Economic expert Moez Labidi gave an exclusive interview to African Manager where he said the Brexit impacts Europe and the UK through two effects. The first is immediate and the second is in the medium term.
For the immediate effect, the expert and economic analyst noted that it is easy to observe through the extent of volatility in the capital markets: a historic drop in the pound that has never been reached for more than 31 years and the soaring price of gold, for which the British have increased 32% their purchases.
On the world market, the Brexit also caused panic as portfolio investors had deserted investments and assets in euros and pound to position on gold and the dollar, considered safe-haven assets. The immediate effect, however, could, according to Labidi, be tempered by central bank intervention through the purchase of decreasing assets (euro, pound sterling, sovereign bonds…).
The other effect of Brexit is in the medium term. At this stage, the economy analyst said the Brexit could cause the renegotiation of the agreements signed for more than 40 years between Europe and the United Kingdom. The British will also find themselves forced to renegotiate certain agreements between the European countries and the EU partners, including Tunisia.
“The entry in the re-negotiation will negatively impact economic growth not only European but also British because this process of re-negotiation is generating uncertainties and may curb investment initiative and delay household consumption strategies, resulting in a negative effect on growth in Europe and the UK.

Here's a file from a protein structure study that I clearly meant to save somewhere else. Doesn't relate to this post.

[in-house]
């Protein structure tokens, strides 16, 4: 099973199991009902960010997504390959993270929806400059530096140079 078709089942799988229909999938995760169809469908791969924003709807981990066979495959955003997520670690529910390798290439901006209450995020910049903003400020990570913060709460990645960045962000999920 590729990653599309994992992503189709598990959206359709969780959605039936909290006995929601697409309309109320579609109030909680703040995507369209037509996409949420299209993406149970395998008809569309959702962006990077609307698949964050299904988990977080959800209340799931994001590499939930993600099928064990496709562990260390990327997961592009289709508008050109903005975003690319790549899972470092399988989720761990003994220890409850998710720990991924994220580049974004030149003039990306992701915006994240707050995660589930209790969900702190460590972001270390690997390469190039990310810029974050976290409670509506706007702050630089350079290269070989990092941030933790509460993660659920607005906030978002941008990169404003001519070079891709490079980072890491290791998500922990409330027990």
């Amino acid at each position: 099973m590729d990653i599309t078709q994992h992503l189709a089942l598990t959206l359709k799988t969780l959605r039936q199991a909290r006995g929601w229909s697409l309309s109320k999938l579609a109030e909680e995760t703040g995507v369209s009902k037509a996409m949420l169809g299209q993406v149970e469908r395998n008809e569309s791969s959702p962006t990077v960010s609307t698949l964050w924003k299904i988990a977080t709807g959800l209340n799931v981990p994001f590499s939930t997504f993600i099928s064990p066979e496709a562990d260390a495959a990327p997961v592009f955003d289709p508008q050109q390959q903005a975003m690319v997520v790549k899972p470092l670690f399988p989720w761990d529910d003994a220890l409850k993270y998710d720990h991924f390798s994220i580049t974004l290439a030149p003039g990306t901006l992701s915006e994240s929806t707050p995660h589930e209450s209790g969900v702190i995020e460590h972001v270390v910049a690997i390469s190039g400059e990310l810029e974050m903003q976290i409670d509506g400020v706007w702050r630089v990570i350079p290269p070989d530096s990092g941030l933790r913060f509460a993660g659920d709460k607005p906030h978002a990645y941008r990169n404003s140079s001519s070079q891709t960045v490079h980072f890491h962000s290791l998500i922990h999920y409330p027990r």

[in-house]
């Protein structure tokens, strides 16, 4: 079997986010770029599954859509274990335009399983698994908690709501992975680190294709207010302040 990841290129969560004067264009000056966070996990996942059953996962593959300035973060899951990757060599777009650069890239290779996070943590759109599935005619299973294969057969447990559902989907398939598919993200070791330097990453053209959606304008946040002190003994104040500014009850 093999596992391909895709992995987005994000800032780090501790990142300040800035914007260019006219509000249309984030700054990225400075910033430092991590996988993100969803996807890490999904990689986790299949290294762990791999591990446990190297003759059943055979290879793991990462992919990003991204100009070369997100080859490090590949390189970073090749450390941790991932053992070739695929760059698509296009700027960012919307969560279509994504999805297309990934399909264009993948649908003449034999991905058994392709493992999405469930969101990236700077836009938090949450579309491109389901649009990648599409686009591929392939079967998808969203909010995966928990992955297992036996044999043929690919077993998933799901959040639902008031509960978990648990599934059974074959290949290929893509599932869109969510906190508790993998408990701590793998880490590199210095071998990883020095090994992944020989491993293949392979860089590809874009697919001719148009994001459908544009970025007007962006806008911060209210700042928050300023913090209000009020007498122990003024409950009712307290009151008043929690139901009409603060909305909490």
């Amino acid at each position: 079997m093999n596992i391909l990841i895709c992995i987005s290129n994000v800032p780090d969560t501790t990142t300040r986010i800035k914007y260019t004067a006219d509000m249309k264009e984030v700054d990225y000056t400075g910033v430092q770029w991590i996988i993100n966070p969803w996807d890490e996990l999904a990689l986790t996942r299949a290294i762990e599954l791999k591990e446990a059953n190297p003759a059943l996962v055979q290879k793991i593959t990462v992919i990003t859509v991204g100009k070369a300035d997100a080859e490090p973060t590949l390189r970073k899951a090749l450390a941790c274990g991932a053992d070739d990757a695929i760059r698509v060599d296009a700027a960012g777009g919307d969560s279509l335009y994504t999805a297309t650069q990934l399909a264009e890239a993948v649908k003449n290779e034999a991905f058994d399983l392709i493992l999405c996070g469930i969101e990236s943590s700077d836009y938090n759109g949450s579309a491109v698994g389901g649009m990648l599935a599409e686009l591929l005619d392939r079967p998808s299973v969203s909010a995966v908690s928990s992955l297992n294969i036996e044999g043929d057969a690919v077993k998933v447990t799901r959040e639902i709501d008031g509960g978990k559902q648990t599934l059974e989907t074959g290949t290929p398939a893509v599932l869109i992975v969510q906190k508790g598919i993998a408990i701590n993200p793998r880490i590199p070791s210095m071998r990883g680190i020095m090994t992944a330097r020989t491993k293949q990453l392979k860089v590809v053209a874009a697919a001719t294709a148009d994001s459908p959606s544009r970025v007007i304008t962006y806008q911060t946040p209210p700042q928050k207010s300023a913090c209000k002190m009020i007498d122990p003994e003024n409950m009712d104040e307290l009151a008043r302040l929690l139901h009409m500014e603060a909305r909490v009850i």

However, he said that the decline of the pound sterling could mitigate the impact on growth through improved competitiveness of British exports. It could also have a positive effect on fiscal policy in so far as the EU offers more output margins to the British because they will stop their contributions to the EU budget.
Regarding inflation, Moez Labidi noted that the Brexit can only have a negative effect due to the decline of the pound and the euro, but stressed that at the level of the current account, the UK exit will lead to falling exports of financial services to the eurozone. He recalled, in this regard, that the British are recording a surplus of EUR 20 billion on exports of financial services.
Referring to the impact of Brexit on the Tunisian economy, the expert noted that a positive impact on the dinar has been observed: “The Tunisian dinar has benefited from the decline of the euro to regain strength,” Labidi said, explaining that this was not the case with the dollar which benefited from its safe-haven asset status.
However Labidi did not hesitate to say that the exit of Britain from the European Union has a negative impact on the Tunisian economy through the decline in growth in the euro area.
The Brexit delays the recovery in the euro area and therefore the current balance cannot hope for an improvement in so far as exports could not start as long as the European economy is slow to show positive signs: “With the Brexit, the future of the European project is under threat, and that following the outbreak of the risk of a domino effect in Europe under the influence of populist far right parties that have been rising in elections in recent years, “he said.
Moez Labidi also pointed out that this new situation also affects the behavior of Tunisian workers abroad, who will be required to reduce transfers to their home countries for fear of unemployment or lower family allowances.
Still in the context of Tunisia, Moez Labidi has also assured that the Brexit has an immediate effect insofar as it will restrict the standardization cycle of the US monetary policy (higher interest rates by the US Federal Bank) and therefore the interest rate borne by Tunisia in international markets remains dominated only by the already high-risk premium. “The Brexit complicates the equation of the Tunisian growth,” he said in conclusion.